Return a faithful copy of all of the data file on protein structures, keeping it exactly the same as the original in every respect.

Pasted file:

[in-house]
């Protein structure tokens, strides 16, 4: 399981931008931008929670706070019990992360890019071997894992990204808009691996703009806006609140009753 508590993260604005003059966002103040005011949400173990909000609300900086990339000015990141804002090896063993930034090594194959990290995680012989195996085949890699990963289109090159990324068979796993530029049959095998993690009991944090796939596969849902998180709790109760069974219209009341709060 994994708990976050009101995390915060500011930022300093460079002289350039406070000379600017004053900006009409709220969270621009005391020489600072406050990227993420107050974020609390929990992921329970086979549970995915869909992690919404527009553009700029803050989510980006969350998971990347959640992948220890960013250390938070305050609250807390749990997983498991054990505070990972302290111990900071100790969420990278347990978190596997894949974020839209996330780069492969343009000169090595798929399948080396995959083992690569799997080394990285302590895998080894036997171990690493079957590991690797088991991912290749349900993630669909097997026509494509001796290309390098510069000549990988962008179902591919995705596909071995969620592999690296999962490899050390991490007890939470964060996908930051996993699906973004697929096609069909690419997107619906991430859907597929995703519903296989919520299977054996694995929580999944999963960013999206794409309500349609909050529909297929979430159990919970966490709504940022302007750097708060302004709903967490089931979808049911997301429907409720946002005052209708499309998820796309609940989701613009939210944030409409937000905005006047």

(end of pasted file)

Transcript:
[in-house]
């Protein structure tokens, strides 16, 4: 399981931008931008929670706070019990992360890019071997894992990204808009691996703009806006609140009753 508590993260604005003059966002103040005011949400173990909000609300900086990339000015990141804002090896063993930034090594194959990290995680012989195996085949890699990963289109090159990324068979796993530029049959095998993690009991944090796939596969849902998180709790109760069974219209009341709060 994994708990976050009101995390915060500011930022300093460079002289350039406070000379600017004053900006009409709220969270621009005391020489600072406050990227993420107050974020609390929990992921329970086979549970995915869909992690919404527009553009700029803050989510980006969350998971990347959640992948220890960013250390938070305050609250807390749990997983498991054990505070990972302290111990900071100790969420990278347990978190596997894949974020839209996330780069492969343009000169090595798929399948080396995959083992690569799997080394990285302590895998080894036997171990690493079957590991690797088991991912290749349900993630669909097997026509494509001796290309390098510069000549990988962008179902591919995705596909071995969620592999690296999962490899050390991490007890939470964060996908930051996993699906973004697929096609069909690419997107619906991430859907597929995703519903296989919520299977054996694995929580999944999963960013999206794409309500349609909050529909297929979430159990919970966490709504940022302007750097708060302004709903967490089931979808049911997301429907409720946002005052209708499309998820796309609940989701613009939210944030409409937000905005006047």